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Galilee is a generally fertile region of mountains, rolling hills, and plains in northern Palestine. Lebanon lies to the north, Syria to the east. Because of its position it was called "Galilee of the nations" (Isaiah 9:1). In Old Testament times, the tribes of Naphtali, Asher, Issachar, and Zebulun settled in Galilee. Later, the tribe of Dan also settled there. Deborah and Barak defeated the Canaanite forces led by Sisera in a battle near Mount Tabor in southern Galilee (Judges 4-5). Later, the Prophets Elijah and Elisha were active along Galilee's southern border.

Jesus and many of his early followers were from Galilee. Jesus spent his early life in Nazareth before moving to Capernaum along the Sea of Galilee. Peter, Andrew, James, John and other disciples came from other Galilean towns. Most of Jesus' public ministry took place in this area, around the northwestern shore of the sea. Although Jesus was favorably received in parts of Galilee, towns such as Chorazin and Bethsaida rejected him (Matthew 11:21; Luke 10:13). During Jesus' lifetime, Galilee was ruled by the Herodian family, which built the city of Tiberias there.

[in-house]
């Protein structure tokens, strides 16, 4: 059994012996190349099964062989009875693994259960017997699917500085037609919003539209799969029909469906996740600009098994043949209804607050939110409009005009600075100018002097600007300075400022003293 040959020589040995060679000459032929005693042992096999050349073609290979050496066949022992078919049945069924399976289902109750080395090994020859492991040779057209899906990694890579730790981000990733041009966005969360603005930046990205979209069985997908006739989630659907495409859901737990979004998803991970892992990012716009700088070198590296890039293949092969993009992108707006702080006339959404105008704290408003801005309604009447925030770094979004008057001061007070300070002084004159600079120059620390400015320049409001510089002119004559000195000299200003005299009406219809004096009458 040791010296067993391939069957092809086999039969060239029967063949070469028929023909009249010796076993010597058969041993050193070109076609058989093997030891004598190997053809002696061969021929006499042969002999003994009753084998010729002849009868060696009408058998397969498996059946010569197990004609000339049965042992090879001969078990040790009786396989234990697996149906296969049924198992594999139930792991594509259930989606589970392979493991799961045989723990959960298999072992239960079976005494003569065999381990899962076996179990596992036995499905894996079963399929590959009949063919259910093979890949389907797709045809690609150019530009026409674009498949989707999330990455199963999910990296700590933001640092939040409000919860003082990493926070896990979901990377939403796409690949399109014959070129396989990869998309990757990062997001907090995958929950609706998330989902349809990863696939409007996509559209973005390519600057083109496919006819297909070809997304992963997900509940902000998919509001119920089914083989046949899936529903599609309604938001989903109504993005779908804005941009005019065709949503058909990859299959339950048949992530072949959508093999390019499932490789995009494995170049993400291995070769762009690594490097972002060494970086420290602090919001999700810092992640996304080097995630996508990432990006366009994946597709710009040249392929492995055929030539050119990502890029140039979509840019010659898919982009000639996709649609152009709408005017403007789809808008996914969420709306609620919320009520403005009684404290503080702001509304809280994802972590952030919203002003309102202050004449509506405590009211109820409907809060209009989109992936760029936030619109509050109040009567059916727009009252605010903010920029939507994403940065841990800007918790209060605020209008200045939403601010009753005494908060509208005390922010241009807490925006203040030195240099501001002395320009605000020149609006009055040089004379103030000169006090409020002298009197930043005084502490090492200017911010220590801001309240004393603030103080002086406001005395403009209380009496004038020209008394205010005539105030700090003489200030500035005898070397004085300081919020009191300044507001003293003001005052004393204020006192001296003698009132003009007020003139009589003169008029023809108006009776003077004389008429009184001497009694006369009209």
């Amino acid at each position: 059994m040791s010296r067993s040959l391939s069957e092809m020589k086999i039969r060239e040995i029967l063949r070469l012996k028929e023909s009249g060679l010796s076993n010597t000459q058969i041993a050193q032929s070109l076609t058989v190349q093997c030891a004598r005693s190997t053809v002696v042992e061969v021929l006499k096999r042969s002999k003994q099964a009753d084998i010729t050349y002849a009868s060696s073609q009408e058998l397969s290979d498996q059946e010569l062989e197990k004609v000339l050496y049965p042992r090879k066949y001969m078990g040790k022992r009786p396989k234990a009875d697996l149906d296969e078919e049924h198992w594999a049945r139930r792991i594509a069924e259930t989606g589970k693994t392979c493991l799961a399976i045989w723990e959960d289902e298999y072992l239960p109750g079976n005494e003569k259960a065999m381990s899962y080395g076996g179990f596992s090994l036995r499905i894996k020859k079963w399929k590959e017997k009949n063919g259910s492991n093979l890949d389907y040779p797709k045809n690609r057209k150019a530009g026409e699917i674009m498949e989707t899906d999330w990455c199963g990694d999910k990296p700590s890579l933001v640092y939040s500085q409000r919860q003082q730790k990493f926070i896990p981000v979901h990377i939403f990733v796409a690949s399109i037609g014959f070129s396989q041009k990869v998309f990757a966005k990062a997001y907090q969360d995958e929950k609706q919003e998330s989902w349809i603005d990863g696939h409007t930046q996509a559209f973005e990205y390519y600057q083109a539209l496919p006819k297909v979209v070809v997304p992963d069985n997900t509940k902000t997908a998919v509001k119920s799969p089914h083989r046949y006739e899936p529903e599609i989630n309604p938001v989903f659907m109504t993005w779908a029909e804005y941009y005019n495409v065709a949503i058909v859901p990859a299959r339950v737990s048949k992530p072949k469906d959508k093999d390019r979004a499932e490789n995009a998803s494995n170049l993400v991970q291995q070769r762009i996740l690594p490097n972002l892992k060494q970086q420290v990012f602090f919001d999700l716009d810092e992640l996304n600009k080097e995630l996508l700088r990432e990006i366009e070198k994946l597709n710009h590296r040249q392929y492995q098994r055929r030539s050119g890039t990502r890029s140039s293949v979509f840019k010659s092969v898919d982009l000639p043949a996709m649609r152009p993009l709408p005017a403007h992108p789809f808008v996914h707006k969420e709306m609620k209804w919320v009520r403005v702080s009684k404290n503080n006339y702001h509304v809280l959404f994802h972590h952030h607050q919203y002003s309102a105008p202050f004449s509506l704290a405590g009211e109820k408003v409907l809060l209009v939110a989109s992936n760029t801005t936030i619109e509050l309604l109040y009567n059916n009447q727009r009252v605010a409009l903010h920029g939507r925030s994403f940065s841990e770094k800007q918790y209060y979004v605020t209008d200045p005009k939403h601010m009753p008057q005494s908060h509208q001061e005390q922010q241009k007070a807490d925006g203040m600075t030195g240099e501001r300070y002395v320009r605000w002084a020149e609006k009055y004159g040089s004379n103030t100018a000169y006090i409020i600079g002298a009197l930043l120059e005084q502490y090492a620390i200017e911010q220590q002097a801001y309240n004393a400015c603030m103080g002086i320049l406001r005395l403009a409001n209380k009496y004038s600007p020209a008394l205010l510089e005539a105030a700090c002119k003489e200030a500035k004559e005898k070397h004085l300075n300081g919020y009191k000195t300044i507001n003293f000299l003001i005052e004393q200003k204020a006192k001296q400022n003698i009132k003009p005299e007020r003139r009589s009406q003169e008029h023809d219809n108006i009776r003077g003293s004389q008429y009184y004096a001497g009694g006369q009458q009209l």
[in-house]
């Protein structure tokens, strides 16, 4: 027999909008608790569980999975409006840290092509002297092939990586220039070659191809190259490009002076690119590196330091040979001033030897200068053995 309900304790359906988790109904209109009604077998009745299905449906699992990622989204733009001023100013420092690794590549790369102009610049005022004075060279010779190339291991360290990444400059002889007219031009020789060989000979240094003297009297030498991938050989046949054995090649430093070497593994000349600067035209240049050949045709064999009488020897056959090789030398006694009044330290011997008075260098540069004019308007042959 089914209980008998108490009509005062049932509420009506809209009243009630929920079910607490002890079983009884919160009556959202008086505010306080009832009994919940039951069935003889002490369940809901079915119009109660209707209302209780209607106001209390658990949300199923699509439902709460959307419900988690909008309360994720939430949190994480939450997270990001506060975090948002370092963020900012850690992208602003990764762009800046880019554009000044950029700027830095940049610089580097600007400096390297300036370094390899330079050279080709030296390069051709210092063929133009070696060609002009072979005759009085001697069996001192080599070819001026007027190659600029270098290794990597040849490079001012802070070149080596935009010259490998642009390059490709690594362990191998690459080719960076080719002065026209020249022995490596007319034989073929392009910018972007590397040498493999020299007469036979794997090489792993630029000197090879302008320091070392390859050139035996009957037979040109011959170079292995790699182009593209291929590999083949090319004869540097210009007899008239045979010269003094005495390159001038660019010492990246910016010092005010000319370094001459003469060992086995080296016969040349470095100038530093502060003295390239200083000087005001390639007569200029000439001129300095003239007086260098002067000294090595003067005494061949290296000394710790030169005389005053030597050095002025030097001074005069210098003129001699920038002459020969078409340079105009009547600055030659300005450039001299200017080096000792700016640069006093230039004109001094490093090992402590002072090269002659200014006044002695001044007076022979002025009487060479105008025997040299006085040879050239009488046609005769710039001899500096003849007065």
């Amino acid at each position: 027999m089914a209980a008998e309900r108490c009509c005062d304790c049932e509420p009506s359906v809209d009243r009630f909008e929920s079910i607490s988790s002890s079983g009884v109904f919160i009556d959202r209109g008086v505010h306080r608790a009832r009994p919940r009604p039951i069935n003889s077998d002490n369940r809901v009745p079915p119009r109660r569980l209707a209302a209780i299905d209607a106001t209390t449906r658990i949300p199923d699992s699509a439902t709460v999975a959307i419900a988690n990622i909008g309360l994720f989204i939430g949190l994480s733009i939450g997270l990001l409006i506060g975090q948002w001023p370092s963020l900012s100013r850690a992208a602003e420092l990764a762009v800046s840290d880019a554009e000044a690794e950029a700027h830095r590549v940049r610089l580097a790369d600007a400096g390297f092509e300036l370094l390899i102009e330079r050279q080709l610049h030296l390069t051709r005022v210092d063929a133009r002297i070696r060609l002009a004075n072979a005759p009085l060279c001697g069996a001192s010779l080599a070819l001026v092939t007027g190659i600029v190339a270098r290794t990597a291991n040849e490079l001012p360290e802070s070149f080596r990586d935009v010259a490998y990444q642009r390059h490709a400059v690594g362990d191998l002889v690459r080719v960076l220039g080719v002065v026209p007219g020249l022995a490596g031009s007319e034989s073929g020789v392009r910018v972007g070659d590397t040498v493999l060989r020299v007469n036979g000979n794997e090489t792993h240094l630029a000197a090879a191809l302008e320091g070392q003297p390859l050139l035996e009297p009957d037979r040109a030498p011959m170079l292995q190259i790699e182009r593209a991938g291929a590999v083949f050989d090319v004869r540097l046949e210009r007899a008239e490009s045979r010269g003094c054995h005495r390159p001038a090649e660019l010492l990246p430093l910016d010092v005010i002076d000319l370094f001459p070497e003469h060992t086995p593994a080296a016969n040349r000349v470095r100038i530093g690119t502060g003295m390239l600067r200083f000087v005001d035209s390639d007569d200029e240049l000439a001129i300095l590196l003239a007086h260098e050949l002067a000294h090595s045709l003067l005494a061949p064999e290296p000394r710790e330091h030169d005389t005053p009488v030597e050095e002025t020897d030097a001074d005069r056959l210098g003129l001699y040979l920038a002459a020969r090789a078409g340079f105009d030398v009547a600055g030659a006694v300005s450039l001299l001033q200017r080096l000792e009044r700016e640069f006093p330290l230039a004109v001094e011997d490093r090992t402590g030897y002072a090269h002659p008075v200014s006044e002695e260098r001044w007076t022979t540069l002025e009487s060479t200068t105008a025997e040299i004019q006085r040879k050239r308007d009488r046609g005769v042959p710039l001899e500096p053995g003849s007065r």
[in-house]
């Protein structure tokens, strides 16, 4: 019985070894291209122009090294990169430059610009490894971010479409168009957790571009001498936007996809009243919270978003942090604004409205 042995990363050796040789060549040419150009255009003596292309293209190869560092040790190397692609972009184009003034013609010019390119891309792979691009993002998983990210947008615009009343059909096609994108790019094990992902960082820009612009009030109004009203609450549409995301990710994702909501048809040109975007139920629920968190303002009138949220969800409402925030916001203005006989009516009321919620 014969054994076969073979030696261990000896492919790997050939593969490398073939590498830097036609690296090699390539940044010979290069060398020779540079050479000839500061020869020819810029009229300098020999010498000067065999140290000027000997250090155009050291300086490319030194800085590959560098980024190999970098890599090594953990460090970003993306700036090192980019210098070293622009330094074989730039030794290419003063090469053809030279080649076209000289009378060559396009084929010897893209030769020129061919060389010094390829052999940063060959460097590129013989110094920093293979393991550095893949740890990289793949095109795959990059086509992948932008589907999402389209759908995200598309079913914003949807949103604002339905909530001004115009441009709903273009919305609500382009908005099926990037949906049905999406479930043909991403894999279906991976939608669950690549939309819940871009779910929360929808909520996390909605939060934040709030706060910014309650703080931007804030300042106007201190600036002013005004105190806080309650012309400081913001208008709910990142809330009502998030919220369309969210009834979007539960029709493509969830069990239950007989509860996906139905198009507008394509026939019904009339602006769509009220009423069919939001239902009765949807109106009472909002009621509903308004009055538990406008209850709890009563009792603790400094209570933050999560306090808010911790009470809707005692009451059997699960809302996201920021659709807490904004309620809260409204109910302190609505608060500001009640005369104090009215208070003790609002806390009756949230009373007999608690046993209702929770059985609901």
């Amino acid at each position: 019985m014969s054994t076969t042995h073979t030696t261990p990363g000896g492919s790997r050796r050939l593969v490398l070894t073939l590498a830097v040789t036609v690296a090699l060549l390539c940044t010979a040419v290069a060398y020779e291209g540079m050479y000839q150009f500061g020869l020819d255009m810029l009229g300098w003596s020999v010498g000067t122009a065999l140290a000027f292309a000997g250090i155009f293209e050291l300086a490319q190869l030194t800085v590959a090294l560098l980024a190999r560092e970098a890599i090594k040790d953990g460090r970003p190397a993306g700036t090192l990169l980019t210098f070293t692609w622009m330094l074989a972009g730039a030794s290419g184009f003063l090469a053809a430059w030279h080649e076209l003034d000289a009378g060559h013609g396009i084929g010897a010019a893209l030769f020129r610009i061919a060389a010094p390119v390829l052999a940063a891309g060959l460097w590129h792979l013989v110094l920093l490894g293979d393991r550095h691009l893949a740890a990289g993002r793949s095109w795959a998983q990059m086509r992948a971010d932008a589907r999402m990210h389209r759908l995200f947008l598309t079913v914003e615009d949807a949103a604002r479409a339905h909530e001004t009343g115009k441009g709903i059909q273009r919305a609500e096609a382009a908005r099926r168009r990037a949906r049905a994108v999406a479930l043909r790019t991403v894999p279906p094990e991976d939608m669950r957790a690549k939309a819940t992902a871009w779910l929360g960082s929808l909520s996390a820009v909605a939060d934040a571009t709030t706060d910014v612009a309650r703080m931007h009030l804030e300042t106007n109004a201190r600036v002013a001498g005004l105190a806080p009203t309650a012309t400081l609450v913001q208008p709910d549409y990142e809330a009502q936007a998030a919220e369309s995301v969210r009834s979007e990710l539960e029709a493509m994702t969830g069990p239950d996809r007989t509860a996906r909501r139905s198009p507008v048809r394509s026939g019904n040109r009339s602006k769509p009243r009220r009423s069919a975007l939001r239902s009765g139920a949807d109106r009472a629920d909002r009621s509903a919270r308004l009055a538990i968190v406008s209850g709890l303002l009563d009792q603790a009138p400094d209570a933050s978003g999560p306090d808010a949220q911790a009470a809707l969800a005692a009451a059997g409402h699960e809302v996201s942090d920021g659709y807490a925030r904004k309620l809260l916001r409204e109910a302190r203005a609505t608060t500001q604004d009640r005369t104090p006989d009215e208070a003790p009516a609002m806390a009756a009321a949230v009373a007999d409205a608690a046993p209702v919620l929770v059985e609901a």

The Galilee of Jesus' time was a crossroads for commerce. With the rise of new cities and expansion of old cities in the Galilee, the agricultural and fishing markets relied heavily on the region's ability to produce. Roman taxation was also a reality in Galilee, as it was elsewhere in the Roman Empire. Some estimates of the extent of Galilean taxation run as high as forty percent of a peasant's production.

AUTHOR: Robert Brusic, Seminary Pastor Emeritus

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